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The Melodious Style of the Japanese Language

Updated on June 7, 2020
Nolan Johnson profile image

A 28-year-old nerd who loves writing, history and just learning as much as possible Works part-time as an SAT-Prep Teacher at Huntington


A bit of background before we get started; I've been obsessed with Japanese culture since I was around four or five years old. I've been attempting to self-study since I was fourteen until I was able to find enough time to take Japanese classes in the summer of my upcoming senior year of college two years ago. Now, while I can say that I excelled in the classes due to having a love of languages, or the failed attempts at self-studying, one thing that I quickly learned when trying to read out long sentences and string together the Hiragana, Katakana and Kanji was this feeling like I was, well, reading music.

Needless to say my classmates and my teacher didn't pick up on this, but even they couldn't argue that I was on to something.

The two languages I probably have the best shot at learning, for two completely different reasons
The two languages I probably have the best shot at learning, for two completely different reasons

Now, I'm not a musician outside of playing trumpet in 4th grade, but I do LOVE Music. I love art in its many forms in general; music, poetry, prose, drawing, painting, the list goes on. I love it so much, that my love of language and music intertwined and my nerdy self would memorize lyrics to Japanese songs that Spotify would bless me with.

I promise this is for language learning purposes!

But in all seriousness, when I was fourteen and being an absolute otaku, I would look up the lyrics online to my favorite anime of the time, and just butcher the lyrics, because I didn't fully grasp the pronunciation of the Japanese words; especially too because Hiragana, Katakana and Kanji was so foreign to me that I refused to put in the effort to at least memorize the first of the three, relying on the romaji (romanized Japanese), which I learned over the years, were sometimes mistranslated. It was only when I was 25 and taking my classes, that I realized that Hiragana was the superior form of reading Japanese, and then Kanji when I eventually learned some.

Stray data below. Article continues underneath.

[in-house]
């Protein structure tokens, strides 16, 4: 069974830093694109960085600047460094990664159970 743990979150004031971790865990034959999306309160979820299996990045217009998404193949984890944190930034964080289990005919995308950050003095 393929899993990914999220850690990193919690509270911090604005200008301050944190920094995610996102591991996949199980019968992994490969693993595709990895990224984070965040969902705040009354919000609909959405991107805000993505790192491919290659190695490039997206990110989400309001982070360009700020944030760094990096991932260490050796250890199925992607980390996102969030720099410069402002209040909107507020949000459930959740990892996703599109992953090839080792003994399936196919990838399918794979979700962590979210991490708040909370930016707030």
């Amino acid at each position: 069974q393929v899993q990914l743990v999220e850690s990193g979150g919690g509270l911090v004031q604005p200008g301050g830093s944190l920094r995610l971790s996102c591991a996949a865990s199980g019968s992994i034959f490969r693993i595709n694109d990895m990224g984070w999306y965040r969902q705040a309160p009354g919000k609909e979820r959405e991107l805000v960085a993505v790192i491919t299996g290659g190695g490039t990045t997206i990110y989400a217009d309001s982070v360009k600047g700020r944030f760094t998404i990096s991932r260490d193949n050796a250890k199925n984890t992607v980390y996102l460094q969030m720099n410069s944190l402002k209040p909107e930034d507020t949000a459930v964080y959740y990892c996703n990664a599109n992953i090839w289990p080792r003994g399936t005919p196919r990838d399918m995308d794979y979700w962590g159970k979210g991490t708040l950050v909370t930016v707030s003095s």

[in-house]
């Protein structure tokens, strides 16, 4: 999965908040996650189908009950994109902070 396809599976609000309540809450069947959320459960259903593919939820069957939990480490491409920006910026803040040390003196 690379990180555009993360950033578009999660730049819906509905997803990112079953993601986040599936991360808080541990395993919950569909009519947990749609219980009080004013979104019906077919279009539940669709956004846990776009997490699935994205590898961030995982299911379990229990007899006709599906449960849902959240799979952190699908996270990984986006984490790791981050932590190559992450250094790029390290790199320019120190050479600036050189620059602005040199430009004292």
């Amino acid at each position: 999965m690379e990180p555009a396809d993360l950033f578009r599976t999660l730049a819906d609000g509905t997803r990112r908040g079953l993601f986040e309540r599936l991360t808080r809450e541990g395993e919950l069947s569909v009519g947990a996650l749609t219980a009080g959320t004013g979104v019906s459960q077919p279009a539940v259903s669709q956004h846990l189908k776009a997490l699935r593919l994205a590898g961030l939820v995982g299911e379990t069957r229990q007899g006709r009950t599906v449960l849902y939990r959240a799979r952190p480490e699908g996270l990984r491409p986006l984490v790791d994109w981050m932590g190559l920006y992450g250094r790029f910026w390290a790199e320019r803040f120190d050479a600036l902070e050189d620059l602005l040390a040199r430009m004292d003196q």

That being said, its when we got to all of these, as I mentioned before, that I realized what was so different as compared to learning Spanish and Italian, in High School and College respectively, or speaking English as a native.

Learning Spanish and Italian, we obviously use roman characters, and at least with the latin-based languages they follow similar structures when it comes to stressing syllables, conjugation rules and the like. A combination of letters make a distinct sound, and sometimes the orders of the same letters change the pitch and accent of the letters. Japanese on the other hand, doesn't do any of that. Japanese, wants you to read it at face value--you read exactly what you see; no stressing, no tonal shifts, just read it.


Fun fact, did you know that 10% of Japanese words are borrowed from English? words like "Taxi", "Computer", "TV?" Let's take TV as an example. In English, TV is short for Television; Te-le-vi-sion. TV, Tee-Vee. Thats how it sounds when English speakers pronounce it.